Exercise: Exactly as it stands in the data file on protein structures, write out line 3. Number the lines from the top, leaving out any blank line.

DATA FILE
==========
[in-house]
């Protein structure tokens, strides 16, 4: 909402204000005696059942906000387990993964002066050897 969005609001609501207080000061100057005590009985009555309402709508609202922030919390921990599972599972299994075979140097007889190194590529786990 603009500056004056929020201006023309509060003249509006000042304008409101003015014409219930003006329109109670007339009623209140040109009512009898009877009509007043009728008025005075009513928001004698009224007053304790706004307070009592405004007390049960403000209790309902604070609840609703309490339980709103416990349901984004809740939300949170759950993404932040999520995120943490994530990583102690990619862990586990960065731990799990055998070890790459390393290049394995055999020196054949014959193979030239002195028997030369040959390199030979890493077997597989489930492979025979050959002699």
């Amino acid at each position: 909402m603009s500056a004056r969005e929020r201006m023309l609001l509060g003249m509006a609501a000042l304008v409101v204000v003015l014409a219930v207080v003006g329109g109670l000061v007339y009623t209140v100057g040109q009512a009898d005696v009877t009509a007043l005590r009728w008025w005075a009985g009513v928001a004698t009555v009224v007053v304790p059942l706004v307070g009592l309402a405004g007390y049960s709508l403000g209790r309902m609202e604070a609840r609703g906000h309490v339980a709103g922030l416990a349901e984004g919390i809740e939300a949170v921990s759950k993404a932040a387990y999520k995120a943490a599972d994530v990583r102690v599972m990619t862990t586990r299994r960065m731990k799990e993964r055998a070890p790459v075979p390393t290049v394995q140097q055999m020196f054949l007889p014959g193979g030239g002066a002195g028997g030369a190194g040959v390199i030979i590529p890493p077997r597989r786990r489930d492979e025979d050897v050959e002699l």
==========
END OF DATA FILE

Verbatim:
């Amino acid at each position: 909402m603009s500056a004056r969005e929020r201006m023309l609001l509060g003249m509006a609501a000042l304008v409101v204000v003015l014409a219930v207080v003006g329109g109670l000061v007339y009623t209140v100057g040109q009512a009898d005696v009877t009509a007043l005590r009728w008025w005075a009985g009513v928001a004698t009555v009224v007053v304790p059942l706004v307070g009592l309402a405004g007390y049960s709508l403000g209790r309902m609202e604070a609840r609703g906000h309490v339980a709103g922030l416990a349901e984004g919390i809740e939300a949170v921990s759950k993404a932040a387990y999520k995120a943490a599972d994530v990583r102690v599972m990619t862990t586990r299994r960065m731990k799990e993964r055998a070890p790459v075979p390393t290049v394995q140097q055999m020196f054949l007889p014959g193979g030239g002066a002195g028997g030369a190194g040959v390199i030979i590529p890493p077997r597989r786990r489930d492979e025979d050897v050959e002699l």